Johnson v. Texas
Annotate this Case
509 U.S. 350 (1993)
- Syllabus |
OCTOBER TERM, 1992
JOHNSON v. TEXAS
CERTIORARI TO THE COURT OF CRIMINAL APPEALS OF TEXAS No. 92-5653. Argued April 26, 1993-Decided June 24, 1993
A jury found petitioner Johnson guilty of capital murder for a crime he committed when he was 19 years old. In conformity with the Texas capital sentencing statute then in effect, the trial court instructed the jury during the trial's penalty phase to answer two special issues: (1) whether Johnson's conduct was committed deliberately and with the reasonable expectation that death would result, and (2) whether there was a probability that he would commit criminal acts of violence that would constitute a continuing threat to society. The jury was also instructed, inter alia, that in determining each of these issues, it could take into consideration all the evidence submitted to it, whether aggravating or mitigating, in either phase of the trial. A unanimous jury answered yes to both special issues, and the trial court sentenced Johnson to death, as required by law. Shortly after the State Court of Criminal Appeals affirmed the conviction and sentence, this Court issued Penry v. Lynaugh, 492 U. S. 302. In denying Johnson's motion for rehearing, the state appellate court rejected his contentions that the special issues did not allow his jury to give adequate mitigating effect to evidence of his youth and that Penry required a separate instruction on the question.
Held: The Texas procedures as applied in this case were consistent with the Eighth and Fourteenth Amendments under this Court's precedents. Pp. 359-373.
(a) A review of the Court's relevant decisions demonstrates the constitutional requirements regarding consideration of mitigating circumstances by sentencers in capital cases. Although the sentencer cannot be precluded from considering, as a mitigating factor, any aspect of the defendant's character or record and any of the circumstances of the particular offense that the defendant proffers as a basis for a sentence less than death, see, e. g., Lockett v. Ohio, 438 U. S. 586, 604 (plurality opinion); Eddings v. Oklahoma, 455 U. S. 104, States are free to structure and shape consideration of mitigating evidence in an effort to achieve a more rational and equitable administration of the death penalty, see,
(b) The Texas law under which Johnson was sentenced has been the principal concern of a series of opinions in this Court. Although, in Jurek v. Texas, 428 U. S. 262, 276, 277, six Justices agreed that, as a
general matter, the special issues system satisfied the foregoing constitutional requirements, the Court later held, in Penry v. Lynaugh, supra, that the system did not allow for sufficient consideration of the defendant's mitigating evidence of his mental retardation and childhood abuse in light of his particular circumstances, id., at 320-323, and that the trial court erred in not instructing the jury that it could consider and give effect to that mitigating evidence by declining to impose the death penalty, id., at 328. However, the Court concluded that it was not creating a new rule, and characterized its holding as a straightforward application of Jurek, Lockett, and Eddings, making it clear that these cases can stand together with Penry, see 492 U. S., at 314-318. The Court confirmed this limited view of Penry and its scope in Graham v. Collins, 506 U. S. 461, 474, and held that the defendant's mitigating evidence of his youth, family background, and positive character traits was not placed beyond the jury's effective reach by the Texas scheme, id., at 475. Pp. 362-366.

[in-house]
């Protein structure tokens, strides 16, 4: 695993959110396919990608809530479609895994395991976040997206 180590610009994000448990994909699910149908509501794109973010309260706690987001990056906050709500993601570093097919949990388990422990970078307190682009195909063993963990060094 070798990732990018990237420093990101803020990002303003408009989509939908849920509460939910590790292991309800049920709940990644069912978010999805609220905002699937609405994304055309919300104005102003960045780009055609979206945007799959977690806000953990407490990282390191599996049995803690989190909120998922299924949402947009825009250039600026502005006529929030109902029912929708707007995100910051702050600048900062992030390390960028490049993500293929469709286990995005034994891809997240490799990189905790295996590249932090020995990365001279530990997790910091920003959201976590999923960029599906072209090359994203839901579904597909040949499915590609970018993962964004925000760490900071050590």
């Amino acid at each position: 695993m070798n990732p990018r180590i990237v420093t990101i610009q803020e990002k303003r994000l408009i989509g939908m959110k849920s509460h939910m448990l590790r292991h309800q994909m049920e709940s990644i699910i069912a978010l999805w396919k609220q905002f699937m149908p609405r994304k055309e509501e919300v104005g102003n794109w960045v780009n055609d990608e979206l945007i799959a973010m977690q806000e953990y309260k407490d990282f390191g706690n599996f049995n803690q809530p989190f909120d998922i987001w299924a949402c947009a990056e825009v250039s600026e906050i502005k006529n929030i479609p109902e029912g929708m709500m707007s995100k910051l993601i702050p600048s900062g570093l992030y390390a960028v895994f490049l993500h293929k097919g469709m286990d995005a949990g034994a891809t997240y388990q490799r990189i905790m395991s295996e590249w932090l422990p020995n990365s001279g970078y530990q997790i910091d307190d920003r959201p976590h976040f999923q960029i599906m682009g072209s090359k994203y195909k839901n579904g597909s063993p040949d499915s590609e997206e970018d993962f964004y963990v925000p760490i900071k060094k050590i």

(c) The Texas special issues allowed adequate consideration of Johnson's youth. There is no reasonable likelihood, see Boyde, supra, at 380, that Johnson's jury would have found itself foreclosed from considering the relevant aspects of his youth, since it received the second special issue instruction and was told to consider all mitigating evidence. That there is ample room in the future dangerousness assessment for a juror to take account of youth as a mitigating factor is what distinguishes this case from Penry, supra, at 323. There, the second special issue did not allow the jury to give mitigating effect to expert medical testimony that the defendant's mental retardation prevented him from learning from experience, since that evidence could only logically be considered within the future dangerousness inquiry as an aggravating factor. In contrast, youth's ill effects are subject to change as a defendant ages and, as a result, are readily comprehended as a mitigating factor in consideration of the second special issue. Because such consideration is a comprehensive inquiry that is more than a question of historical fact, the Court rejects Johnson's related arguments that the second special issue's forward-looking perspective and narrowness prevented the jury from, respectively, taking account of how his youth bore upon his personal culpability and making a "reasoned moral response" to the evidence of his youth. For the Court to find a constitutional defect in Johnson's sentence, it would have to overrule Jurek by requiring a further instruction whenever a defendant introduced mitigating evidence that had some arguable relevance beyond the special issues; alter the rule of Lockett and Eddings to require that a jury be able to give effect to mitigating evidence in every conceivable manner in which it might be